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Former Acoma Pueblo governor welcomes new federal protections for Chaco Canyon area

 Brian Vallo, former governor of Acoma Pueblo, and chair of the Chaco Heritage Tribal Association discusses a recent 20-year ban on new oil and gas leases around Chaco Culture National Historical Park on New Mexico in Focus.
New Mexico PBS
Brian Vallo, former governor of Acoma Pueblo, and chair of the Chaco Heritage Tribal Association discusses a recent 20-year ban on new oil and gas leases around Chaco Culture National Historical Park on New Mexico in Focus.

Earlier this month, the federal government put a 20-year oil and gas leasing ban on the area around Chaco Canyon. And when Interior Secretary Deb Haaland came to celebrate, she was met with a protest by land allottees from the Navajo Nation.

Former Acoma Pueblo Governor Brian Vallo has worked for decades to push for protections for Chaco Canyon and now chairs the Chaco Heritage Tribal Association. He was at the celebration and recently sat down with New Mexico In Focus correspondent Antonia Gonzales to talk about the cultural significance of the site to his pueblo.

BRIAN VALLO: It was really a time for our ancestors to really engage in the science of things. And these monumental structures were built, there was a study of both the lunar and solar cycles that then informed the advancement of ceremony and other cultural and religious observances. So because of those things and other factors, it's a significant ancestral site. We have ties, either through clan or perhaps through some societies, that cause us to return to Chaco, make that physical return back to the place for prayer and the observance of our respective cultures.

NMPBS: And your work as governor advocating for the buffer, not only here in the state locally there, and also on a national level, share a little bit about that.

VALLO: Well, you know, my work with this issue began in the late 1990s, when I served as the director of the Pueblo’s historic preservation office. And during that time, the pueblos were already engaged, along with other tribes, in the advocating for the protection of Chaco because there was so much encroachment by the oil and gas industry, there was continued excavation, illegal excavation, of outlier sites associated with Chaco. And so there were some significant issues at that time that were causing this concern. You know, fast forward to my time as governor in 2019 through 2021. You know, I had the opportunity to represent my pueblo in the discussions with other pueblo leaders, the Navajo Nation, and other tribes, who have a cultural affinity to Chaco to further advance this need, really, to protect Chaco.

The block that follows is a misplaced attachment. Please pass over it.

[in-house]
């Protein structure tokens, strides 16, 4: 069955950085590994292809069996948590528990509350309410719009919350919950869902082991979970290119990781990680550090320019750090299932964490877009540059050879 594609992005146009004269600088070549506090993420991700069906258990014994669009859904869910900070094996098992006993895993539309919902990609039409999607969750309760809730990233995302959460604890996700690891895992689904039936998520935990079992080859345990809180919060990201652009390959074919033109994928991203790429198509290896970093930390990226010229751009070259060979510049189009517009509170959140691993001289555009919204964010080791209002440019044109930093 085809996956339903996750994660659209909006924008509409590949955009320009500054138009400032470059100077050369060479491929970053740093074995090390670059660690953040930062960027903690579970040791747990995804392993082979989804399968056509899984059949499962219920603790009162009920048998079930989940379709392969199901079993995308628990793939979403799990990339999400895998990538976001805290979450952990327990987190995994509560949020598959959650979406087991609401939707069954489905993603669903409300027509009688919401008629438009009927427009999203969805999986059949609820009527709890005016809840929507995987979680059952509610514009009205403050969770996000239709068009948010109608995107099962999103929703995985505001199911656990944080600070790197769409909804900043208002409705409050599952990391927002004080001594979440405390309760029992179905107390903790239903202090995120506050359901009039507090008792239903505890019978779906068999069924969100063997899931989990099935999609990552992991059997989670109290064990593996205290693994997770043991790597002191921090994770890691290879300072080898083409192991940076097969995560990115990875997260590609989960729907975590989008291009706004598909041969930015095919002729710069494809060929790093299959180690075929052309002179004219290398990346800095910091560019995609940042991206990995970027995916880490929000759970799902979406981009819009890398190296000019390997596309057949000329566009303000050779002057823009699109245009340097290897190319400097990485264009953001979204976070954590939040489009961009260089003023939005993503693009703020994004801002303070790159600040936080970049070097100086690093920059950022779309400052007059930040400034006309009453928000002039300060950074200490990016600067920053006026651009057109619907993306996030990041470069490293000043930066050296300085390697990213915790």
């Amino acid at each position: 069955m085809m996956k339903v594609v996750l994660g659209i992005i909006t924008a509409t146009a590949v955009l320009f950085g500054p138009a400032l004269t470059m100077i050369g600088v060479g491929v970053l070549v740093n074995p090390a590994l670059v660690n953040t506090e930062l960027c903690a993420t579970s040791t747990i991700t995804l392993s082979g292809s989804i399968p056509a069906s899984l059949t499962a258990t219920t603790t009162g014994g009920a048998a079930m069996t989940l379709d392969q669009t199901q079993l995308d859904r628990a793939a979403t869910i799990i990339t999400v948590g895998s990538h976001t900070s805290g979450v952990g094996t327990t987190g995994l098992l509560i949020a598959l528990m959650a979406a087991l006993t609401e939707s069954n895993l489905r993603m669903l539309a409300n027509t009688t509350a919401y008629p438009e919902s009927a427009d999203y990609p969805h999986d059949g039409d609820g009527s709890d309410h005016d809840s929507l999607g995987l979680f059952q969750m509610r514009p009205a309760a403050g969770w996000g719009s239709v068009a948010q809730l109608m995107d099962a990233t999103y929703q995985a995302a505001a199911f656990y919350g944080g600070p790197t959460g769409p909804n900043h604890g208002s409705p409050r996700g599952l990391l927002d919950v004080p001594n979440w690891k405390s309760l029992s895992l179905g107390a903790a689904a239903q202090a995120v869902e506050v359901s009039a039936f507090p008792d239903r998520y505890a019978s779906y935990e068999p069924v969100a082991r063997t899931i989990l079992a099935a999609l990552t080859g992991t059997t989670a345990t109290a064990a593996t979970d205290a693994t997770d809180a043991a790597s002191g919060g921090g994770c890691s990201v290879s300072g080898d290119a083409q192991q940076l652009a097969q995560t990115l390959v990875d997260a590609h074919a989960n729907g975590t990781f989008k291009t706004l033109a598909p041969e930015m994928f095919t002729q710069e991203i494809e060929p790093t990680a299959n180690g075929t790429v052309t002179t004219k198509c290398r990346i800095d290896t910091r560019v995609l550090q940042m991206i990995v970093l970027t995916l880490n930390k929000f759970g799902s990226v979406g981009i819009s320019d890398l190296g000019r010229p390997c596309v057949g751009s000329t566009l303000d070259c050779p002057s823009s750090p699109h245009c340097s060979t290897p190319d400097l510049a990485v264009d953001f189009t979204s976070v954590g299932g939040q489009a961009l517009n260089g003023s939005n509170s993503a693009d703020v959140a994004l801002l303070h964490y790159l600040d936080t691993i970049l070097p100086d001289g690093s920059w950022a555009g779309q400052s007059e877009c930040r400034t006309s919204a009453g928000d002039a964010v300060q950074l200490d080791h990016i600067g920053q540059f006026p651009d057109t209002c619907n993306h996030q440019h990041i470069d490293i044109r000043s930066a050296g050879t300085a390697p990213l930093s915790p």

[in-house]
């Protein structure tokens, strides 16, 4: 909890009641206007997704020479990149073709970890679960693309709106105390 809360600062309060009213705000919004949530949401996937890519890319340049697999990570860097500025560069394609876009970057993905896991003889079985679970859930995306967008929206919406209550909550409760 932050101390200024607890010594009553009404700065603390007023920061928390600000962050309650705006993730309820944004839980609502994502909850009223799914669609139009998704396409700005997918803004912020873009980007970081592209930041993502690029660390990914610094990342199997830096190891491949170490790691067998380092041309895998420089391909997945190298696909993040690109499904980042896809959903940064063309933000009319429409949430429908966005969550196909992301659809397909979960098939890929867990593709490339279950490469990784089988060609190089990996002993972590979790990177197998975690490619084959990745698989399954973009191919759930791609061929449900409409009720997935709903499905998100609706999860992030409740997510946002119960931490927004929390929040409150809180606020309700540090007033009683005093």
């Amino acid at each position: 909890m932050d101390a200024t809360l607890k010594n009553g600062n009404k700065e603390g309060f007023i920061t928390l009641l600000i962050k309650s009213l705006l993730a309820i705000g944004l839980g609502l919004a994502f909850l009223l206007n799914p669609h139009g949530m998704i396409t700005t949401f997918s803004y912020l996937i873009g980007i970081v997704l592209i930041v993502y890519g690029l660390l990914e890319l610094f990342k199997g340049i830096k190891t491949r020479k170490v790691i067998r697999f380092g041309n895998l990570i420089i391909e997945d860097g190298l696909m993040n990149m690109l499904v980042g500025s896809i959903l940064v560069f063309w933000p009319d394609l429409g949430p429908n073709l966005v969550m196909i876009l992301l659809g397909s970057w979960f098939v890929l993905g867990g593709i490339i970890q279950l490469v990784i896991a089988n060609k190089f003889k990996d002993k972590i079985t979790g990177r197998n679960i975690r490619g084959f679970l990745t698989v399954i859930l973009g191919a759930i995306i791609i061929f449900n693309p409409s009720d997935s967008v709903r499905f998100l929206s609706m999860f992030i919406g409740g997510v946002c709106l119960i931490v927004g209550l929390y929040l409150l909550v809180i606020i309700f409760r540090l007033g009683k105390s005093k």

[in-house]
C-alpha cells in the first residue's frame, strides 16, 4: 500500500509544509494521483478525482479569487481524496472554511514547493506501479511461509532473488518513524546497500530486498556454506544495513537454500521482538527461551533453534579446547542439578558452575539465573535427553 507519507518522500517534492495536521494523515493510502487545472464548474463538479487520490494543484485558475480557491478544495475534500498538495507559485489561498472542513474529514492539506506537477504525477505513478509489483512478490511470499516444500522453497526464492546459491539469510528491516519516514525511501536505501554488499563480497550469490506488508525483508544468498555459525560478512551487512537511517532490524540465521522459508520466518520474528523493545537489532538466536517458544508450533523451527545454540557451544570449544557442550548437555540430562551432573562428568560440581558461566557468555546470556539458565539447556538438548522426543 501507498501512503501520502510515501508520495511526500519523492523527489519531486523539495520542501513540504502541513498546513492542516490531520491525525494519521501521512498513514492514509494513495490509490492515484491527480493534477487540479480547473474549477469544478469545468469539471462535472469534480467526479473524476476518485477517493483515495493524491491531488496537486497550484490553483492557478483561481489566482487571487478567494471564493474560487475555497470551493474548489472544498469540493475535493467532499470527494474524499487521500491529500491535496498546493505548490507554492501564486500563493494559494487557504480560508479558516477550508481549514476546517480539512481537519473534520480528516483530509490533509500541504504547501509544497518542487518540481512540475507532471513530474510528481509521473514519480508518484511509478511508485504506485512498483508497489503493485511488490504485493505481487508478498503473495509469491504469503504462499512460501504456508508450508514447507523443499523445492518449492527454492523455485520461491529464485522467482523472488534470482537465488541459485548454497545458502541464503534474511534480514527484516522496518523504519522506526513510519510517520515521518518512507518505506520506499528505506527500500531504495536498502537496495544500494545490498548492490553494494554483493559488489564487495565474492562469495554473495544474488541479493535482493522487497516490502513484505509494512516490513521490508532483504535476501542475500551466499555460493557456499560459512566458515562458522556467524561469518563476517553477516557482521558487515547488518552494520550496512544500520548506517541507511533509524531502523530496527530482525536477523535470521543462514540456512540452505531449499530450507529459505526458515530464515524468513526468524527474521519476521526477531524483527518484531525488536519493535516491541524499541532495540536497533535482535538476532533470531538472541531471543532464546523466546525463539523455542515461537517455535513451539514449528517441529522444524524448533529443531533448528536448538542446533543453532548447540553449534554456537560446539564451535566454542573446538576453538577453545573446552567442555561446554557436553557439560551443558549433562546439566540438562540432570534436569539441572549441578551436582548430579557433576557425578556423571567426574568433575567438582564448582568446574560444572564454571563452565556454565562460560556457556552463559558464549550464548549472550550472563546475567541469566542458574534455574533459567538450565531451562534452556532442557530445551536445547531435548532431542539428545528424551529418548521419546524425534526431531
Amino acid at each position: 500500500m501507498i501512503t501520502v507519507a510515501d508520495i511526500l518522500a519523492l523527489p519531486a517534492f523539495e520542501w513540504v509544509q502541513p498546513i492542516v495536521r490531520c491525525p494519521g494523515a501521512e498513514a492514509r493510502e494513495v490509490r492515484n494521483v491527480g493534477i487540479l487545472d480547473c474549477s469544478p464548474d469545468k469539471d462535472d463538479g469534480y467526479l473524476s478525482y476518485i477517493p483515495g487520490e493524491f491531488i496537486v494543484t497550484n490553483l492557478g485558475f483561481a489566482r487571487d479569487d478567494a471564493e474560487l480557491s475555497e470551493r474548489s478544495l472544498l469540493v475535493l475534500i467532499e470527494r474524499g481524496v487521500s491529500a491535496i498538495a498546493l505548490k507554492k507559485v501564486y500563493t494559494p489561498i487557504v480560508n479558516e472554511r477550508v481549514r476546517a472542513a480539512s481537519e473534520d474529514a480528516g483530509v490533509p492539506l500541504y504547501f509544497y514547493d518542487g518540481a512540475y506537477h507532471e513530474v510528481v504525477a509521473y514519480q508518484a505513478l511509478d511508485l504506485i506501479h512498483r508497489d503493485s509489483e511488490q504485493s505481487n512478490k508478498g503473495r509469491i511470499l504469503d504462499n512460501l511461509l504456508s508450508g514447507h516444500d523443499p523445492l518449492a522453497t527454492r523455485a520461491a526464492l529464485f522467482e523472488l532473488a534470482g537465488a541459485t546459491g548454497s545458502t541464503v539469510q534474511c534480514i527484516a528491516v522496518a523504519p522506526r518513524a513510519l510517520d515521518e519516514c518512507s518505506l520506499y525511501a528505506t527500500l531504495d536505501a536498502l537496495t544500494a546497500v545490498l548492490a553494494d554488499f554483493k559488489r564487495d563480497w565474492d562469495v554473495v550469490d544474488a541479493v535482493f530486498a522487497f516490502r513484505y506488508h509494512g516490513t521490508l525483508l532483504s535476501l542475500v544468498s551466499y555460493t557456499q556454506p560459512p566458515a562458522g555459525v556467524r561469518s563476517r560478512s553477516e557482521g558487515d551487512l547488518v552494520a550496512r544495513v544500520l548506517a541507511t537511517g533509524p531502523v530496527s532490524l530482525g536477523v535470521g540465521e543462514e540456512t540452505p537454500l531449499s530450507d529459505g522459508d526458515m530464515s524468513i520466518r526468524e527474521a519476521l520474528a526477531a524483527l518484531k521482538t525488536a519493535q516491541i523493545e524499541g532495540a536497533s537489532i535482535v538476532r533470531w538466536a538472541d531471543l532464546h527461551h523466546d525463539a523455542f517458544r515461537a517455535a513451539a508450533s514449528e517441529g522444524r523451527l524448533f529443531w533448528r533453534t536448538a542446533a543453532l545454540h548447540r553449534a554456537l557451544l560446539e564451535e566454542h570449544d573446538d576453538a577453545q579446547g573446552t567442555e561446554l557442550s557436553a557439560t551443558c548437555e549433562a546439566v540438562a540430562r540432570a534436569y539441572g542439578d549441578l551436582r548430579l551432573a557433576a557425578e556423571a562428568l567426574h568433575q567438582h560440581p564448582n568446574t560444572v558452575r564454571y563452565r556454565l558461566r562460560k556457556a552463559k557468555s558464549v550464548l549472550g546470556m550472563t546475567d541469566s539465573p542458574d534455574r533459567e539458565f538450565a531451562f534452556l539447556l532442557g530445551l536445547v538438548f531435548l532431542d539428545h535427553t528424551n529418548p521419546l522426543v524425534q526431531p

NMPBS: So then what was your reaction when you heard that Secretary of the Interior Deb Haaland took this action?

VALLO: I was very grateful. And it's something that has been, you know, a long time coming. And it was really gratifying that the Biden administration recognized and finally heard the voices of the Native people and understood why we continue to insist upon these protections. But we also realize that there is still so much work to be done.

NMPBS: And Secretary Haaland did travel to New Mexico recently for an event that shifted from the site to here in New Mexico. You were there. What did she say to you and what did she say to the other guests?

VALLO: Well, Secretary Haaland had a bit of a day, you know, the intent was to have the event at Chaco Canyon. But because she and other tribal representatives were met with protesters, that included Navajo allottees. The event was canceled at Chaco and was rescheduled later in the day here in Albuquerque at the Bureau of Indian Affairs regional office. And it was a great occasion. Despite what happened earlier in the day, we came together to acknowledge this monumental decision of the federal government, and to give thanks to our ancestors, to everyone who has been involved in this effort. I did have a chance to speak with Secretary Haaland and I just said thank you. I asked her not to dwell on any of the negativity, and that she's in a tough place, that she has a very important but a very challenging job, and that she will have to deal with these types of situations. But I assured her, I reassured her, that everyone who was there and even those who could not be with us on Sunday, are praying for her and are wishing her well. We're all very hopeful that as this work continues, that our work and our contributions towards this effort will lessen the load for her.

You can watch the full interview from New Mexico in Focus online here.

Antonia Gonzales, anchor and producer of the radio program “National Native News,” is a member of the Navajo Nation and grew up in Arizona and New Mexico. She's reported for our media partner New Mexico PBS since 2016.
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